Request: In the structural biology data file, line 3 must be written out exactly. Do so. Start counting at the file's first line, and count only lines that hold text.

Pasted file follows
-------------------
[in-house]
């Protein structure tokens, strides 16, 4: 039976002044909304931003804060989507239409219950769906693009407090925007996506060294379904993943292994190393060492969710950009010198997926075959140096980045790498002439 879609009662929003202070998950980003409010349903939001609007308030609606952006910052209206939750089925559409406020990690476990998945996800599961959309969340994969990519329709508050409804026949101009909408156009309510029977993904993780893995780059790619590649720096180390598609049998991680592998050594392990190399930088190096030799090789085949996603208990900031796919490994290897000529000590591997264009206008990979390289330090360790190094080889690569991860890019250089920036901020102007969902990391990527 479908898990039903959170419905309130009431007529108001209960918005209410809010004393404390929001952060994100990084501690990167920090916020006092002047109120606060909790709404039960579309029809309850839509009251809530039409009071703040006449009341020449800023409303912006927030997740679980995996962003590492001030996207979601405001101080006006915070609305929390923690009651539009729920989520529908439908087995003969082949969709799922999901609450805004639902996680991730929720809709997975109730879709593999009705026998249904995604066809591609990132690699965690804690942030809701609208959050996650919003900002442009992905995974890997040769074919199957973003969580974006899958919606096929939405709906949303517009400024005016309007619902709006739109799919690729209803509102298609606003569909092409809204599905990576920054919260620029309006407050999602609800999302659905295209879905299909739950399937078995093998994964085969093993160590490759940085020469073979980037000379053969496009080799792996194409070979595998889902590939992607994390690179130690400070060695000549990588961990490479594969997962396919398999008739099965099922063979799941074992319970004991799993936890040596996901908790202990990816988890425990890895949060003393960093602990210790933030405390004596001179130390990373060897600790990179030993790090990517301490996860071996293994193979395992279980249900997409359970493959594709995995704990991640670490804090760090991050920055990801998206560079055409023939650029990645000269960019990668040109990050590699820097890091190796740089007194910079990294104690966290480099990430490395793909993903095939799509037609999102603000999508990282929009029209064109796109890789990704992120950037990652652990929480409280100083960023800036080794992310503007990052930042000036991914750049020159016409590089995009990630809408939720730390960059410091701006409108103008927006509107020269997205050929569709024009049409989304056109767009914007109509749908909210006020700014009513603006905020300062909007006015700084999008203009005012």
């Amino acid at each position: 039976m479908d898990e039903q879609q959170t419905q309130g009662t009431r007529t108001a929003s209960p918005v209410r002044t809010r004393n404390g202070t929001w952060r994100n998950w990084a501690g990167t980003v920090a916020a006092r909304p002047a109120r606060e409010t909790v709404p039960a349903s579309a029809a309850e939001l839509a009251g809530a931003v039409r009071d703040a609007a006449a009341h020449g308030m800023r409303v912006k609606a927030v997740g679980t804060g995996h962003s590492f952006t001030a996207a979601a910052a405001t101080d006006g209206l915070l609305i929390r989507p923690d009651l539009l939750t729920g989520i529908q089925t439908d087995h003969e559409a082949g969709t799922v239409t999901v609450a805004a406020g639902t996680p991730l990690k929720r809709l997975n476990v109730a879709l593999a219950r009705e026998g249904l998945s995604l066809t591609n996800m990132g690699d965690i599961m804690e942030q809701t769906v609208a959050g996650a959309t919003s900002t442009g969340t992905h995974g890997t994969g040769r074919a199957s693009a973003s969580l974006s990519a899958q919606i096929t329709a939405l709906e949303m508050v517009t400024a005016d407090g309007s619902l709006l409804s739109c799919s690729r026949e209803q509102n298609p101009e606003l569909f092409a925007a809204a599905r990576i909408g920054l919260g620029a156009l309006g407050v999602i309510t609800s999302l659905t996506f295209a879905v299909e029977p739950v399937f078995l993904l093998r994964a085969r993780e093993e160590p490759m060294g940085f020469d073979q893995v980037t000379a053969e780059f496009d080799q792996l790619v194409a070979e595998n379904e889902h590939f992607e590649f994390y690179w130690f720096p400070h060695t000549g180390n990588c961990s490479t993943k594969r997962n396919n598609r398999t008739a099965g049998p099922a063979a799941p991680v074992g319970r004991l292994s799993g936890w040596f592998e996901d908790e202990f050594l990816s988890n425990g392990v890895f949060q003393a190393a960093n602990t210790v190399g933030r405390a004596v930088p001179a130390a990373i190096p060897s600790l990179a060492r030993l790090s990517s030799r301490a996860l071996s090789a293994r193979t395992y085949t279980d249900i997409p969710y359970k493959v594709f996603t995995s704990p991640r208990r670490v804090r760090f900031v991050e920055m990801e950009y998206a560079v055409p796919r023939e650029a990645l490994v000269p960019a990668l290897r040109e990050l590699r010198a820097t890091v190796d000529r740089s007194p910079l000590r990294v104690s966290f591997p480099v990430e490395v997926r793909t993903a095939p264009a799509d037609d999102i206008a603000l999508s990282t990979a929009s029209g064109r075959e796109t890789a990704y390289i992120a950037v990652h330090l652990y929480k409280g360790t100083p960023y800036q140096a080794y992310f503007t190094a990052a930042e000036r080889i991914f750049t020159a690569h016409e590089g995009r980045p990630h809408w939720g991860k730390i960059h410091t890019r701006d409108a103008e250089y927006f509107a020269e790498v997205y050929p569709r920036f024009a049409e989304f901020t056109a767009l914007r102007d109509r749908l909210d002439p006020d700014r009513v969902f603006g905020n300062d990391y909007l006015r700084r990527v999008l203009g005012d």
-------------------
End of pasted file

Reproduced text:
């Amino acid at each position: 039976m479908d898990e039903q879609q959170t419905q309130g009662t009431r007529t108001a929003s209960p918005v209410r002044t809010r004393n404390g202070t929001w952060r994100n998950w990084a501690g990167t980003v920090a916020a006092r909304p002047a109120r606060e409010t909790v709404p039960a349903s579309a029809a309850e939001l839509a009251g809530a931003v039409r009071d703040a609007a006449a009341h020449g308030m800023r409303v912006k609606a927030v997740g679980t804060g995996h962003s590492f952006t001030a996207a979601a910052a405001t101080d006006g209206l915070l609305i929390r989507p923690d009651l539009l939750t729920g989520i529908q089925t439908d087995h003969e559409a082949g969709t799922v239409t999901v609450a805004a406020g639902t996680p991730l990690k929720r809709l997975n476990v109730a879709l593999a219950r009705e026998g249904l998945s995604l066809t591609n996800m990132g690699d965690i599961m804690e942030q809701t769906v609208a959050g996650a959309t919003s900002t442009g969340t992905h995974g890997t994969g040769r074919a199957s693009a973003s969580l974006s990519a899958q919606i096929t329709a939405l709906e949303m508050v517009t400024a005016d407090g309007s619902l709006l409804s739109c799919s690729r026949e209803q509102n298609p101009e606003l569909f092409a925007a809204a599905r990576i909408g920054l919260g620029a156009l309006g407050v999602i309510t609800s999302l659905t996506f295209a879905v299909e029977p739950v399937f078995l993904l093998r994964a085969r993780e093993e160590p490759m060294g940085f020469d073979q893995v980037t000379a053969e780059f496009d080799q792996l790619v194409a070979e595998n379904e889902h590939f992607e590649f994390y690179w130690f720096p400070h060695t000549g180390n990588c961990s490479t993943k594969r997962n396919n598609r398999t008739a099965g049998p099922a063979a799941p991680v074992g319970r004991l292994s799993g936890w040596f592998e996901d908790e202990f050594l990816s988890n425990g392990v890895f949060q003393a190393a960093n602990t210790v190399g933030r405390a004596v930088p001179a130390a990373i190096p060897s600790l990179a060492r030993l790090s990517s030799r301490a996860l071996s090789a293994r193979t395992y085949t279980d249900i997409p969710y359970k493959v594709f996603t995995s704990p991640r208990r670490v804090r760090f900031v991050e920055m990801e950009y998206a560079v055409p796919r023939e650029a990645l490994v000269p960019a990668l290897r040109e990050l590699r010198a820097t890091v190796d000529r740089s007194p910079l000590r990294v104690s966290f591997p480099v990430e490395v997926r793909t993903a095939p264009a799509d037609d999102i206008a603000l999508s990282t990979a929009s029209g064109r075959e796109t890789a990704y390289i992120a950037v990652h330090l652990y929480k409280g360790t100083p960023y800036q140096a080794y992310f503007t190094a990052a930042e000036r080889i991914f750049t020159a690569h016409e590089g995009r980045p990630h809408w939720g991860k730390i960059h410091t890019r701006d409108a103008e250089y927006f509107a020269e790498v997205y050929p569709r920036f024009a049409e989304f901020t056109a767009l914007r102007d109509r749908l909210d002439p006020d700014r009513v969902f603006g905020n300062d990391y909007l006015r700084r990527v999008l203009g005012d």